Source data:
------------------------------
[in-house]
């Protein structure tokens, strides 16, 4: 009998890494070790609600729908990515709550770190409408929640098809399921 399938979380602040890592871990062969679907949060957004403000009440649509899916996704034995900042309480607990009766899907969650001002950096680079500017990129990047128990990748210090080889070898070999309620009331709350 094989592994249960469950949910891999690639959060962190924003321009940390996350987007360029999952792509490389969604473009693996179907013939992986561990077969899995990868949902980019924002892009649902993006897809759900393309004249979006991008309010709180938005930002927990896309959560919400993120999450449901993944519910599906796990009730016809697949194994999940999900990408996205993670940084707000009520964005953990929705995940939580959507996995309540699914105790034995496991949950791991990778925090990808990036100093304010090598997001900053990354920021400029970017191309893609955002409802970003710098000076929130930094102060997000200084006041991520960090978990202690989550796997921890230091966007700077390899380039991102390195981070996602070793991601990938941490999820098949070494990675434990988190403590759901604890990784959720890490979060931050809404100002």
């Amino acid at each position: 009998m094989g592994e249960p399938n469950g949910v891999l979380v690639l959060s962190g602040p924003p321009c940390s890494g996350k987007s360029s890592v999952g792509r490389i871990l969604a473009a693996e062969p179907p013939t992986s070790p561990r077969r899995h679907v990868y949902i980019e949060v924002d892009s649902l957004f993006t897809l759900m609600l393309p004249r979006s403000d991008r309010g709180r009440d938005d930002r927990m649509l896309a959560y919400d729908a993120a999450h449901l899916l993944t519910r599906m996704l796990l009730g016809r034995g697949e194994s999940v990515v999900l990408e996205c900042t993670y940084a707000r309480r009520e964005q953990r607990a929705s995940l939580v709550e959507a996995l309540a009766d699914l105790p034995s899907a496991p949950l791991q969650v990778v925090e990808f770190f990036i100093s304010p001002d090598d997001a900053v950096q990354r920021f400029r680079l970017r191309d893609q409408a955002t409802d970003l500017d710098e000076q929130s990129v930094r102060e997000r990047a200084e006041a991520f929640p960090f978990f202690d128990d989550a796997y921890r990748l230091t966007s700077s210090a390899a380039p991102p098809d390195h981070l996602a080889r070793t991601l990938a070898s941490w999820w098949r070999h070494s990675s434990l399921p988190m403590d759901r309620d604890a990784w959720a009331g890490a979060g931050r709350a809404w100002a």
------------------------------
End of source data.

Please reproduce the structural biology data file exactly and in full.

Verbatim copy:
[in-house]
């Protein structure tokens, strides 16, 4: 009998890494070790609600729908990515709550770190409408929640098809399921 399938979380602040890592871990062969679907949060957004403000009440649509899916996704034995900042309480607990009766899907969650001002950096680079500017990129990047128990990748210090080889070898070999309620009331709350 094989592994249960469950949910891999690639959060962190924003321009940390996350987007360029999952792509490389969604473009693996179907013939992986561990077969899995990868949902980019924002892009649902993006897809759900393309004249979006991008309010709180938005930002927990896309959560919400993120999450449901993944519910599906796990009730016809697949194994999940999900990408996205993670940084707000009520964005953990929705995940939580959507996995309540699914105790034995496991949950791991990778925090990808990036100093304010090598997001900053990354920021400029970017191309893609955002409802970003710098000076929130930094102060997000200084006041991520960090978990202690989550796997921890230091966007700077390899380039991102390195981070996602070793991601990938941490999820098949070494990675434990988190403590759901604890990784959720890490979060931050809404100002």
């Amino acid at each position: 009998m094989g592994e249960p399938n469950g949910v891999l979380v690639l959060s962190g602040p924003p321009c940390s890494g996350k987007s360029s890592v999952g792509r490389i871990l969604a473009a693996e062969p179907p013939t992986s070790p561990r077969r899995h679907v990868y949902i980019e949060v924002d892009s649902l957004f993006t897809l759900m609600l393309p004249r979006s403000d991008r309010g709180r009440d938005d930002r927990m649509l896309a959560y919400d729908a993120a999450h449901l899916l993944t519910r599906m996704l796990l009730g016809r034995g697949e194994s999940v990515v999900l990408e996205c900042t993670y940084a707000r309480r009520e964005q953990r607990a929705s995940l939580v709550e959507a996995l309540a009766d699914l105790p034995s899907a496991p949950l791991q969650v990778v925090e990808f770190f990036i100093s304010p001002d090598d997001a900053v950096q990354r920021f400029r680079l970017r191309d893609q409408a955002t409802d970003l500017d710098e000076q929130s990129v930094r102060e997000r990047a200084e006041a991520f929640p960090f978990f202690d128990d989550a796997y921890r990748l230091t966007s700077s210090a390899a380039p991102p098809d390195h981070l996602a080889r070793t991601l990938a070898s941490w999820w098949r070999h070494s990675s434990l399921p988190m403590d759901r309620d604890a990784w959720a009331g890490a979060g931050r709350a809404w100002a």